We are Codebeez. We specialise in everything Python and help our clients build custom scalable, robust and maintainable solutions.

In today's dynamic cloud computing landscape, deploying applications efficiently and securely is paramount. Azure Logic Apps stand out in this regard, requiring a unique approach that balances flexibility with robustness. This blog post explores a specialized method that seamlessly integrates Azure DevOps and Azure Managed Identities, specifically designed for the deployment of Azure Logic Apps.

The focus here is on customizing and optimizing the deployment of Azure Logic Apps. We will walk through how Azure DevOps streamlines the development cycle, while Azure Managed Identities enhance security, eliminating the need for managing credentials manually. This combination provides a powerful toolkit for developers looking to deploy Azure Logic Apps efficiently and securely.

In this blog, we will explore how to utilize DevOps and Managed Identity effectively for deploying Logic Apps. We'll cover:

  • Managed Identity Benefits
  • Infrastructure as Code for Logic Apps
  • API Connection and App Roles:

Managed Identity Benefits

In the world of Azure cloud services, Service Principals have traditionally been a cornerstone for managing application permissions and access control. However, this approach is not without its security vulnerabilities, particularly concerning the management of secrets and the integration with Azure KeyVault.

They present several security challenges:

  • managing secrets or credentials for authentication is required, which can be a complex and secure task.
  • even with tools like Azure KeyVault, there's a possibility of accidental exposure, particularly in automated scripts or when secrets are stored in environment variables.
  • regular updates of secrets are essential for security but often overlooked or complicated, leading to potential risks.
  • the manual process of managing these credentials can lead to errors and subsequent security breaches.

Managed Identities

To address the challenges associated with traditional based Service Principals, Azure has introduced Managed Identities, a feature designed to enhance security and streamline the authentication process. Here's how Managed Identities tackle these challenges:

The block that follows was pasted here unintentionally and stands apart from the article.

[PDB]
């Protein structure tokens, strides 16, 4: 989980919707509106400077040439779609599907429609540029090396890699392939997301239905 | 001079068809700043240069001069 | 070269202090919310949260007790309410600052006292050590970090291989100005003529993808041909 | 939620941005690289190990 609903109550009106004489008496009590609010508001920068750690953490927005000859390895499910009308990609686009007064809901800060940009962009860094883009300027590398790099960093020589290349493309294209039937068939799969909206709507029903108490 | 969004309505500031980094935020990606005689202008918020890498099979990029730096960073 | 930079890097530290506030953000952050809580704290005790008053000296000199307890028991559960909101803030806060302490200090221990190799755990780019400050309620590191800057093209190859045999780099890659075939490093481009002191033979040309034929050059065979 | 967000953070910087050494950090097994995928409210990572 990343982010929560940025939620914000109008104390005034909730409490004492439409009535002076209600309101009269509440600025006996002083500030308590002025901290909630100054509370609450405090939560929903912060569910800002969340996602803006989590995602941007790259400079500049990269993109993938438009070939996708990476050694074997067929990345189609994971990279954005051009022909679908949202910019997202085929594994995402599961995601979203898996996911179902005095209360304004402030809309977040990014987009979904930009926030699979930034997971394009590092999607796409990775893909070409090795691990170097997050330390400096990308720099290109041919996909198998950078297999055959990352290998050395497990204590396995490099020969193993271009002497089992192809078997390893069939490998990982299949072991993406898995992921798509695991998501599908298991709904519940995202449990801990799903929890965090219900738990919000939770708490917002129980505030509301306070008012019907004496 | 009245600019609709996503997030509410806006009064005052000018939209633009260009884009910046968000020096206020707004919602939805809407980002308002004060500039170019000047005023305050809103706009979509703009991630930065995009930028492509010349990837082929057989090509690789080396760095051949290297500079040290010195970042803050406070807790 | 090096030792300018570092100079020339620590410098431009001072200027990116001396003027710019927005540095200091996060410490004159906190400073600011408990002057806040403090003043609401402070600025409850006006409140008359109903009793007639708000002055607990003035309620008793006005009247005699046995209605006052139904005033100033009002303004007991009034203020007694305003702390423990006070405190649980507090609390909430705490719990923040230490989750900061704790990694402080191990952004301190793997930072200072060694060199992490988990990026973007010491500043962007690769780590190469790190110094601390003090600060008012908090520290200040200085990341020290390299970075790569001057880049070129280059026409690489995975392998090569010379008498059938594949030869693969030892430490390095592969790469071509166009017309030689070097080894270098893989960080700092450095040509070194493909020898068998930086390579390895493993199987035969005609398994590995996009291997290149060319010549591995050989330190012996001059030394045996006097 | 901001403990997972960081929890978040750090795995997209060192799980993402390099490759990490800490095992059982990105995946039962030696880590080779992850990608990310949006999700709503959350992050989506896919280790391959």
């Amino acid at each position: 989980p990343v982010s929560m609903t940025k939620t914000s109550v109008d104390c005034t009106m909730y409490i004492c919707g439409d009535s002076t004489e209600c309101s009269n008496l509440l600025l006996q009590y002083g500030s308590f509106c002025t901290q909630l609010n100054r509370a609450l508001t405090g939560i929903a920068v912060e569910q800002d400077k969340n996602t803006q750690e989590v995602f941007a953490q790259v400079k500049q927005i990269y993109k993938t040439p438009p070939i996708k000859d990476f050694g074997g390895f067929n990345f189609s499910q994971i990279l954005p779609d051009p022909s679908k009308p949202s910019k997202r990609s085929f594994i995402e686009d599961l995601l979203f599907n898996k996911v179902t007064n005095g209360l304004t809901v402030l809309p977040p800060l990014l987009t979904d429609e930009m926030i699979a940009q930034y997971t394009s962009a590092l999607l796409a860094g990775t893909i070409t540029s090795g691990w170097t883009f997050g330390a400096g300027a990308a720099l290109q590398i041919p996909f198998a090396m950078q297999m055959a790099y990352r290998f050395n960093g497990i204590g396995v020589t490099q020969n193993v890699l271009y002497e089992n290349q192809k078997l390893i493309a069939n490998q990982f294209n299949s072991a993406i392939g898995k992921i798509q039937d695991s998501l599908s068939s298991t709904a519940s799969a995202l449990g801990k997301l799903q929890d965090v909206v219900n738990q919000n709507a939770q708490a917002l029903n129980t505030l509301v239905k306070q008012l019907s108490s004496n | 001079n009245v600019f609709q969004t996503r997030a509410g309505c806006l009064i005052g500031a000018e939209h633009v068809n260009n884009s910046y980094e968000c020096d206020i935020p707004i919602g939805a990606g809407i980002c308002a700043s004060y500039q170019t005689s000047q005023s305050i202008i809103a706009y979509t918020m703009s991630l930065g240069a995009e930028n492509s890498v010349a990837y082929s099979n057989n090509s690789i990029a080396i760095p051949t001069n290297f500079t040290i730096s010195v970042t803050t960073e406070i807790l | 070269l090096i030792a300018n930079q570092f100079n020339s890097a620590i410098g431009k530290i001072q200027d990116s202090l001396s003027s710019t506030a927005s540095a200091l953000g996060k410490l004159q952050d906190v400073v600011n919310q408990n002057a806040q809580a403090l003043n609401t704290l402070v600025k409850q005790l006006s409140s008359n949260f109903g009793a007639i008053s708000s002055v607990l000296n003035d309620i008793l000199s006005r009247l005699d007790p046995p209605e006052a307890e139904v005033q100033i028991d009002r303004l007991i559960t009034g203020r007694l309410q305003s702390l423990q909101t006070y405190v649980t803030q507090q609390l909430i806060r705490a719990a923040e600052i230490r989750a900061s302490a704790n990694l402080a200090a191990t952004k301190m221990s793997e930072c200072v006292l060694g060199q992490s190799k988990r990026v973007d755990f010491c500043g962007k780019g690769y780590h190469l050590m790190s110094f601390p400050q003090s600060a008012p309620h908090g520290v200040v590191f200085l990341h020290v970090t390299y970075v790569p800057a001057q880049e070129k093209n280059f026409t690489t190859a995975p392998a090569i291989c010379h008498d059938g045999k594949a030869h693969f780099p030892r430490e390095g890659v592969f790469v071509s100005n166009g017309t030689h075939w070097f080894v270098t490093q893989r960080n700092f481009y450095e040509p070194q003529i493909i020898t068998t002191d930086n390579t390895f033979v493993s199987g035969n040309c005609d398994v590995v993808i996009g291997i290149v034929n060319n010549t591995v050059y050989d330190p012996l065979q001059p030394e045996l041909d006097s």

• managed Identities eliminate the need for manual secret management, thus simplifying the authentication process..
  • azure takes over the entire lifecycle of Managed Identities, including their creation, management, and rotation..
  • managed Identities enable developers to concentrate on development, with Azure handling the intricacies of secure authentication.
  • this approach aligns with the principles of Infrastructure as Code (IaC) and seamlessly integrates into DevOps workflows, thereby enhancing the security and efficiency of cloud-based application management.

Infrastructure as Code for Logic Apps

By creating an Azure Logic App for using Managed Identities, we take a modular approach with Bicep files, each serving a specific purpose in the deployment process. By breaking down the deployment into separate Bicep modules, we create a clean and maintainable codebase. Here's how each module fits into the bigger picture:


This module is responsible for creating the Managed Identity itself. The Managed Identity serves as a secure principal for our Logic App, allowing it to authenticate with Azure services without storing credentials in code. Here’s what the ManagedIdentity.bicep module does:

Managed identity

The main module of the provided Azure Bicep file defines and sets up a Microsoft Azure Logic App workflow. This Logic App is configured to trigger automatically on a weekly basis. Key components include:

Logic App Workflow Definition: A resource of type Microsoft.Logic/workflows is declared, indicating the creation of a Logic App.

User-Assigned Managed Identity: The Logic App is assigned a user-defined managed identity, allowing it to securely interact with other Azure resources. Which we referenced in our Managed Identity.Bicep


Our third module, 'api connection.bicep,' is designed to create an API connection resource for Office 365. This step is crucial because in this scenario, we are using a logic app to monitor Microsoft 365 licenses.

Api Connection

API Connection and App Roles

App Roles are like the keys to the kingdom, defining who can do what within your application. You specify the permissions required for different actions and assign them to different roles. For example, you can have roles like "ReadUserData" or "WriteCalendarEvents."

Now, let's see how this all fits together when your application wants to access Microsoft Graph API: